Skin cancer is the most common cancer worldwide with the World Health Organization estimating 2 to 3 million cases each year. The disease comprises many types, including basal cell and squamous cell carcinoma (SCC), which are forms of nonmelanoma skin cancer (NMSC). The incidence of NMSC is increasing, underscoring the importance of early detection and diagnosis.12.–3 Skin cancer is often detected visually, followed by the use of biopsy for histopathological validation. Visible signs of skin cancer can include changes in skin color, roughness, a raised area, or a wound that does not heal. However, the disease can be more subtle, in some cases presenting as an area that is pruritic with altered sensation.4 In a subset of cases, there is no obvious border to a skin cancer tumor which can lead to the incomplete resection that occurs in as high as 15% of cases.5 Because of the diverse appearance of skin cancers and the sometimes obscure tumor border, a reliable detection method would be beneficial. The use of optical imaging methods to increase the accuracy of identifying tumors and their boundaries is attractive because of the low cost, portable instrumentation, and the ability to provide real-time feedback.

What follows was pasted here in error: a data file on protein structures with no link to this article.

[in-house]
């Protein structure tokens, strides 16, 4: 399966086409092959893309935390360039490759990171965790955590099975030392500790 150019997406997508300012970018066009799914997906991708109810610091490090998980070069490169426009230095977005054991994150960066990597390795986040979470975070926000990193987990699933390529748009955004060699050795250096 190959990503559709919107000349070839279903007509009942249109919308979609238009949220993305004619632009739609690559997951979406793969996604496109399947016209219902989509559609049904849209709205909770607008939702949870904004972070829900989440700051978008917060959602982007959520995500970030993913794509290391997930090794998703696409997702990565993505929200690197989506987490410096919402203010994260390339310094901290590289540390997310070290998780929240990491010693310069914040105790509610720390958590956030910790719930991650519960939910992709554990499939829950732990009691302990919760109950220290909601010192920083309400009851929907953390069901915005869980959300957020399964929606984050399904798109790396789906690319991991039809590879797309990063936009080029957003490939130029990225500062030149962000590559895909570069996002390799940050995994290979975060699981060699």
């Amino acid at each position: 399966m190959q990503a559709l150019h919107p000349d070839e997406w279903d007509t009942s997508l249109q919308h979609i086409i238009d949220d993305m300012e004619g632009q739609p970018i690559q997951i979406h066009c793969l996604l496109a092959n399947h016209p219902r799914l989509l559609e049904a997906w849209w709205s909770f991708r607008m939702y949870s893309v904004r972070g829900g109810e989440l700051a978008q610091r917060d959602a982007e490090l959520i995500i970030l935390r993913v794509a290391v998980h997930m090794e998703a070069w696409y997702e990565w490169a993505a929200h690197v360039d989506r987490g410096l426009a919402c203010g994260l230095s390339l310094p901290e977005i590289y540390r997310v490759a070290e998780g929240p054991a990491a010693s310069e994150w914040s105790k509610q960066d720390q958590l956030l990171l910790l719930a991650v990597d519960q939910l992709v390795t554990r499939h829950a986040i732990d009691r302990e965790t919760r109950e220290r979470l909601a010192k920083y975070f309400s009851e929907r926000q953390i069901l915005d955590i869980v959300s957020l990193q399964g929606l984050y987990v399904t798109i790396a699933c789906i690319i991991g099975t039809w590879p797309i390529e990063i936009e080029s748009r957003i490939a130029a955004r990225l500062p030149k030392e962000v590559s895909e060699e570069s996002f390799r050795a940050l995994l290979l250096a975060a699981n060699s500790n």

Because SCC is on the surface of the body, imaging and analyzing a region of skin could prove effective in reliably identifying the disease. Malignant tumors are known to induce significant changes in the size of cellular organelles, pigmentation, and the concentrations or ratios of endogenous fluorophores compared to normal skin. As a result, light scattering and fluorescence intensity measurements have been used to characterize healthy and pathologic skin conditions in small animals and humans.126.96.36.199.–11 Autofluorescence imaging is widely used to characterize skin tissue due to the presence of a heterogeneous mixture of endogenous fluorophores, including NADH, elastin, collagen, and flavins.12 To minimize imaging artifacts, improve the reproducibility and reliability of diagnostic information, and reduce errors caused by the contribution of a myriad of endogenous fluorophores to the intensity measurements, autofluorescence lifetime (FLT) focusing on NADH and FAD has been explored13,14 for melanoma15 and basal cell carcinoma.16 Previous studies have demonstrated that fluorescence lifetime imaging microscopy can be used to differentiate NMSC from uninvolved tissue.16,17 However, SCC exhibits a diverse array of gross pathological features, necessitating the survey of a larger tissue area than what is typically accessible by microscopic methods. In addition, recent studies have shown that some endogenous fluorophores, such as lipofuscins, lipofuscin-like lipopigments, and riboflavin, enhance the intracellular fluorescence of malignant tumors upon excitation at 450 to 500 nm.1819.–20